And how about Eucharistic Adoration?  Adoration of the Blessed Sacrament provides us Catholics with the perfect opportunity to encounter our Lord in silence.  And that’s true even if the Eucharist is in the tabernacle and not exposed in the monstrance on the altar.  Now if you’re like me you do way too much talking and not enough listening during Adoration (and that affects the quality of the experience, for sure)—but at least during Adoration the atmosphere is right for us to have a profound encounter with our God.

I sat down the other day and made a little list of some of the great benefits that can come to us from spending time each week in quiet prayer in the presence of the Blessed Sacrament.  Here they are:

1.      First of all, Adoration provides us with an opportunity to hear God speak to us through a word of Scripture that we might happen to read, or even in the silence of our heart.

2.      Adoration provides us with an opportunity to take our important decisions to the Lord, and to receive guidance and insight from him on those decisions.

3.      Adoration opens us up to special blessings from the Lord.

4.      Adoration gives us an opportunity to evaluate our own lives soberly and accurately in the light of God’s revealed truth (that is to say, it gives us an opportunity to examine our consciences—which we all need to from time to time).

5.      Adoration gives us an opportunity to “get away”.   (And it’s a lot cheaper than a ticket on Southwest Airlines!)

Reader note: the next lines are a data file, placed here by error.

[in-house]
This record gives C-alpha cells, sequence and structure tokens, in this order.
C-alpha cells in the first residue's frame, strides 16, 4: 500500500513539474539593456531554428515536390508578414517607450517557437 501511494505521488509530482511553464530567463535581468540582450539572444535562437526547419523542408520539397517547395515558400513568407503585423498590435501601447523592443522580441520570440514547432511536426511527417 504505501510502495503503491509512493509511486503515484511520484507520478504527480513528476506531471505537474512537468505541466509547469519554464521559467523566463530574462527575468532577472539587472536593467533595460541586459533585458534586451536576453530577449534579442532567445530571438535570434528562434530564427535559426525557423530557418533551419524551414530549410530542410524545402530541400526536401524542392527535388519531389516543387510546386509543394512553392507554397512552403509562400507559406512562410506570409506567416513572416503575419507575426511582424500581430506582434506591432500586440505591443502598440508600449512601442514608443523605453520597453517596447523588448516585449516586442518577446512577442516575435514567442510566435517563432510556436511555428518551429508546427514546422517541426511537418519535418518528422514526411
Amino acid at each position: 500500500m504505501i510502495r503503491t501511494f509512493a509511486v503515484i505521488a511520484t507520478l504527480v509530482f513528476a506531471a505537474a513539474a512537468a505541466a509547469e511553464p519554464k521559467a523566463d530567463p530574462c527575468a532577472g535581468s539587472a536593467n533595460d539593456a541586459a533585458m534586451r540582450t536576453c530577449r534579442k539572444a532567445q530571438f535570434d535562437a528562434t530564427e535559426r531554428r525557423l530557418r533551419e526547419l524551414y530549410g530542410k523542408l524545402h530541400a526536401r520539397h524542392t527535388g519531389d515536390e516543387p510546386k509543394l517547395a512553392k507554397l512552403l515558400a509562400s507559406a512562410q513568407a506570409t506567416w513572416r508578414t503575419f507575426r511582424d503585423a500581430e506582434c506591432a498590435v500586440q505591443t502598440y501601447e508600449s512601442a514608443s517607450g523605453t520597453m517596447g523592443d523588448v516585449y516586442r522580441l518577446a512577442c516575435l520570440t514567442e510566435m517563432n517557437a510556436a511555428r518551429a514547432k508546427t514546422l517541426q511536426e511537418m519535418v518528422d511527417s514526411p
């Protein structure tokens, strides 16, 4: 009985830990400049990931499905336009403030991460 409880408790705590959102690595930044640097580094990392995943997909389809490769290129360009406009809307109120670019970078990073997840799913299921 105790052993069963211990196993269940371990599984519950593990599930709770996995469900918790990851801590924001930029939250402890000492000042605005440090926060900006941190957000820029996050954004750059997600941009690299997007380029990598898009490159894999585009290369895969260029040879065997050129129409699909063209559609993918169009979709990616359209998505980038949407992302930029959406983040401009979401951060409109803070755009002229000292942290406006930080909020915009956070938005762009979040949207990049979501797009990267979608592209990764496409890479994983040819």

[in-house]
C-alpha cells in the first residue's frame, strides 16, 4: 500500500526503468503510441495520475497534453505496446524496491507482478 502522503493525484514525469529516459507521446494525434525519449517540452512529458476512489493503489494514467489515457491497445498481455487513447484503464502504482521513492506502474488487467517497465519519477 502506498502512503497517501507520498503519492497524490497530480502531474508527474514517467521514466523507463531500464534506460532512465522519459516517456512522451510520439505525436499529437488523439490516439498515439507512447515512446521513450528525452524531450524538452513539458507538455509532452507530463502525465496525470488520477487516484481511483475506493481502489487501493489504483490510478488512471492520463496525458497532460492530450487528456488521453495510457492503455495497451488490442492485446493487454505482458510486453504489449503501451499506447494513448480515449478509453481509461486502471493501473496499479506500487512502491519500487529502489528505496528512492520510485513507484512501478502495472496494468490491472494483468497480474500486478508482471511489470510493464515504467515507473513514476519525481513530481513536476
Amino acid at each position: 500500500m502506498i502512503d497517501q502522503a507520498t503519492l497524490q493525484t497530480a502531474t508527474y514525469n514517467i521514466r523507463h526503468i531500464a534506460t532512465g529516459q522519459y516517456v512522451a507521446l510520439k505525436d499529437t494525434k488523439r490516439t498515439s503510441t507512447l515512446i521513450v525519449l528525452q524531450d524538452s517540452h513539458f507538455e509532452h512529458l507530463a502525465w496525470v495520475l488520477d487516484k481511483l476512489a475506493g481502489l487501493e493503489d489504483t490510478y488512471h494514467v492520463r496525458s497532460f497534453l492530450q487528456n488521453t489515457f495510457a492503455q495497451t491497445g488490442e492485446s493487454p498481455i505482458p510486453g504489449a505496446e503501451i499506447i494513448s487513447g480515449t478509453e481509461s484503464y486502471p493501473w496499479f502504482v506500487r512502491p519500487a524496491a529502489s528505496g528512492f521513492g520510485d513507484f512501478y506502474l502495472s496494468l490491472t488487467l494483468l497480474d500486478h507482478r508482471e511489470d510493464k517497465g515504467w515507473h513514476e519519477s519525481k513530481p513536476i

6.      Adoration gives us the chance to reprioritize and to be revitalized.

7.      And, finally, adoration gives us the opportunity to—in the words of the Letter to the Hebrews—“cast all our cares on the Lord” who cares for us!

This, of course, is not an exhaustive list of possible benefits.  Some of you could add others, I’m sure, based on your own personal experience of praying to the Lord in this way.

Let me close this morning by giving the last word on the subject to some holy men and women of Church history.  Here’s what they said about Adoration:

First, Blessed Mother Teresa of Calcutta.  She wrote, “The time you spend with Jesus in the Blessed Sacrament is the best time you will spend on earth. Each moment that you spend with Jesus will deepen your union with Him and make your soul everlastingly more glorious and beautiful in Heaven, and will help bring about everlasting peace on earth.”

St. Peter of Alcantara said, "Our Lord in the Blessed Sacrament has His hands full of graces, and He is ready to bestow them on anyone who asks for them."

Archbishop Fulton Sheen (who made a Eucharistic Holy Hour every single day of his priestly life) said, "Neither theological knowledge nor social action alone is enough to keep us in love with Christ unless both are preceded by a personal encounter with Him. Theological insights are gained not only from between two covers of a book, but from two bent knees before an altar. The Holy Hour becomes like an oxygen tank to revive the breath of the Holy Spirit in the midst of the foul and fetid atmosphere of the world,"

And again, Mother Teresa: "When the Sisters are exhausted, up to their eyes in work; when all seems to go awry, they spend an hour in prayer before the Blessed Sacrament. This practice has never failed to bear fruit: they experience peace and strength."

And, finally, my own insight (which is far less profound than these others but equally true, I believe): “Eucharistic Adoration can be for us a remedy—God’s remedy—God’s great spiritual remedy—given to us so that we don’t overdose on all the noise in our lives.”